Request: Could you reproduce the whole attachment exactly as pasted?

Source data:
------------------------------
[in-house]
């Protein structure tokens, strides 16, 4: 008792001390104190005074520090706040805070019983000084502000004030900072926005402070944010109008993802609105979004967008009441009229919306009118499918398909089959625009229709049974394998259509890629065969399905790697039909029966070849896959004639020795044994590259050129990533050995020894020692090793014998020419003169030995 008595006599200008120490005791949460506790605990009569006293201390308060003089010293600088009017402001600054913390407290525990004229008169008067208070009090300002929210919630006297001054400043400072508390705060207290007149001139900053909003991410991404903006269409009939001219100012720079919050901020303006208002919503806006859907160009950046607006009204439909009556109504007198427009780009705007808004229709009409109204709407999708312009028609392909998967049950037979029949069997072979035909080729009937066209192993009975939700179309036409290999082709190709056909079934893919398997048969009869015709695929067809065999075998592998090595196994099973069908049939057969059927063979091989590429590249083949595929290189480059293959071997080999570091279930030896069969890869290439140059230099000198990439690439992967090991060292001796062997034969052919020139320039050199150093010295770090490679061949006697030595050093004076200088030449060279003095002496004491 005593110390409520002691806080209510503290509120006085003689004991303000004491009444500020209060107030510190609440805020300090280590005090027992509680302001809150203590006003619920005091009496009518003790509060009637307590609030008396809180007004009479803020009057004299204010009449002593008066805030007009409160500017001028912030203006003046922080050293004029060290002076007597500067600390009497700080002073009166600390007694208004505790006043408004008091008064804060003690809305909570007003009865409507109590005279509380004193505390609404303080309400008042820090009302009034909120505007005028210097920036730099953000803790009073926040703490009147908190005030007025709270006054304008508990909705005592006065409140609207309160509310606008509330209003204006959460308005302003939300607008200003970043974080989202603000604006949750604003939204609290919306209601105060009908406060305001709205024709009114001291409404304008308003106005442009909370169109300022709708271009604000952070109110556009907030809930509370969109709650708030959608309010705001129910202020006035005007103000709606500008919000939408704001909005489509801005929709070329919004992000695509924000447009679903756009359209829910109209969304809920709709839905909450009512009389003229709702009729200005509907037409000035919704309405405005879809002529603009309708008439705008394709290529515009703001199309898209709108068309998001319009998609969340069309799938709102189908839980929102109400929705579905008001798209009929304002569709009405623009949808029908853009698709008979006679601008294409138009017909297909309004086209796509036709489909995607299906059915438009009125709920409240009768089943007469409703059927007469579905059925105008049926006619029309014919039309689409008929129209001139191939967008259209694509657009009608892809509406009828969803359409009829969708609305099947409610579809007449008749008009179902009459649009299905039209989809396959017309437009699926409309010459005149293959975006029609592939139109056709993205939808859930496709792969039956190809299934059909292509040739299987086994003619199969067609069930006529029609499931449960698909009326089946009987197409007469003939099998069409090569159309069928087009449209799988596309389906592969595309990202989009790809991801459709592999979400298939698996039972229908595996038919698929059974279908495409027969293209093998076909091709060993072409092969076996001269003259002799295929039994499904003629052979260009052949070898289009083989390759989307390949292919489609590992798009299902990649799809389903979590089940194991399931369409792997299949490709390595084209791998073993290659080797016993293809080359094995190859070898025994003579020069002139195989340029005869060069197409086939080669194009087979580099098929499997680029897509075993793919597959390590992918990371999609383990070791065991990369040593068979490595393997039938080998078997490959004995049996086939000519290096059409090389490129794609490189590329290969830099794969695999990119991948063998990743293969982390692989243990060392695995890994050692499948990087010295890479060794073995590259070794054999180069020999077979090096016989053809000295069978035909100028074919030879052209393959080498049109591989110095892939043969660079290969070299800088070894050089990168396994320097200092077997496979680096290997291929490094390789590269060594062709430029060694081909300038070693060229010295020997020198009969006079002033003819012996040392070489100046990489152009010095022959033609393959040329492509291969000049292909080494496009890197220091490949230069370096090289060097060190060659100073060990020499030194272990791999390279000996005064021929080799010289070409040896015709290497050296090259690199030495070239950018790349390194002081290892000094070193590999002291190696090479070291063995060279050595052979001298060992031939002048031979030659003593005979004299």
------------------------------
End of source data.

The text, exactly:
[in-house]
């Protein structure tokens, strides 16, 4: 008792001390104190005074520090706040805070019983000084502000004030900072926005402070944010109008993802609105979004967008009441009229919306009118499918398909089959625009229709049974394998259509890629065969399905790697039909029966070849896959004639020795044994590259050129990533050995020894020692090793014998020419003169030995 008595006599200008120490005791949460506790605990009569006293201390308060003089010293600088009017402001600054913390407290525990004229008169008067208070009090300002929210919630006297001054400043400072508390705060207290007149001139900053909003991410991404903006269409009939001219100012720079919050901020303006208002919503806006859907160009950046607006009204439909009556109504007198427009780009705007808004229709009409109204709407999708312009028609392909998967049950037979029949069997072979035909080729009937066209192993009975939700179309036409290999082709190709056909079934893919398997048969009869015709695929067809065999075998592998090595196994099973069908049939057969059927063979091989590429590249083949595929290189480059293959071997080999570091279930030896069969890869290439140059230099000198990439690439992967090991060292001796062997034969052919020139320039050199150093010295770090490679061949006697030595050093004076200088030449060279003095002496004491 005593110390409520002691806080209510503290509120006085003689004991303000004491009444500020209060107030510190609440805020300090280590005090027992509680302001809150203590006003619920005091009496009518003790509060009637307590609030008396809180007004009479803020009057004299204010009449002593008066805030007009409160500017001028912030203006003046922080050293004029060290002076007597500067600390009497700080002073009166600390007694208004505790006043408004008091008064804060003690809305909570007003009865409507109590005279509380004193505390609404303080309400008042820090009302009034909120505007005028210097920036730099953000803790009073926040703490009147908190005030007025709270006054304008508990909705005592006065409140609207309160509310606008509330209003204006959460308005302003939300607008200003970043974080989202603000604006949750604003939204609290919306209601105060009908406060305001709205024709009114001291409404304008308003106005442009909370169109300022709708271009604000952070109110556009907030809930509370969109709650708030959608309010705001129910202020006035005007103000709606500008919000939408704001909005489509801005929709070329919004992000695509924000447009679903756009359209829910109209969304809920709709839905909450009512009389003229709702009729200005509907037409000035919704309405405005879809002529603009309708008439705008394709290529515009703001199309898209709108068309998001319009998609969340069309799938709102189908839980929102109400929705579905008001798209009929304002569709009405623009949808029908853009698709008979006679601008294409138009017909297909309004086209796509036709489909995607299906059915438009009125709920409240009768089943007469409703059927007469579905059925105008049926006619029309014919039309689409008929129209001139191939967008259209694509657009009608892809509406009828969803359409009829969708609305099947409610579809007449008749008009179902009459649009299905039209989809396959017309437009699926409309010459005149293959975006029609592939139109056709993205939808859930496709792969039956190809299934059909292509040739299987086994003619199969067609069930006529029609499931449960698909009326089946009987197409007469003939099998069409090569159309069928087009449209799988596309389906592969595309990202989009790809991801459709592999979400298939698996039972229908595996038919698929059974279908495409027969293209093998076909091709060993072409092969076996001269003259002799295929039994499904003629052979260009052949070898289009083989390759989307390949292919489609590992798009299902990649799809389903979590089940194991399931369409792997299949490709390595084209791998073993290659080797016993293809080359094995190859070898025994003579020069002139195989340029005869060069197409086939080669194009087979580099098929499997680029897509075993793919597959390590992918990371999609383990070791065991990369040593068979490595393997039938080998078997490959004995049996086939000519290096059409090389490129794609490189590329290969830099794969695999990119991948063998990743293969982390692989243990060392695995890994050692499948990087010295890479060794073995590259070794054999180069020999077979090096016989053809000295069978035909100028074919030879052209393959080498049109591989110095892939043969660079290969070299800088070894050089990168396994320097200092077997496979680096290997291929490094390789590269060594062709430029060694081909300038070693060229010295020997020198009969006079002033003819012996040392070489100046990489152009010095022959033609393959040329492509291969000049292909080494496009890197220091490949230069370096090289060097060190060659100073060990020499030194272990791999390279000996005064021929080799010289070409040896015709290497050296090259690199030495070239950018790349390194002081290892000094070193590999002291190696090479070291063995060279050595052979001298060992031939002048031979030659003593005979004299």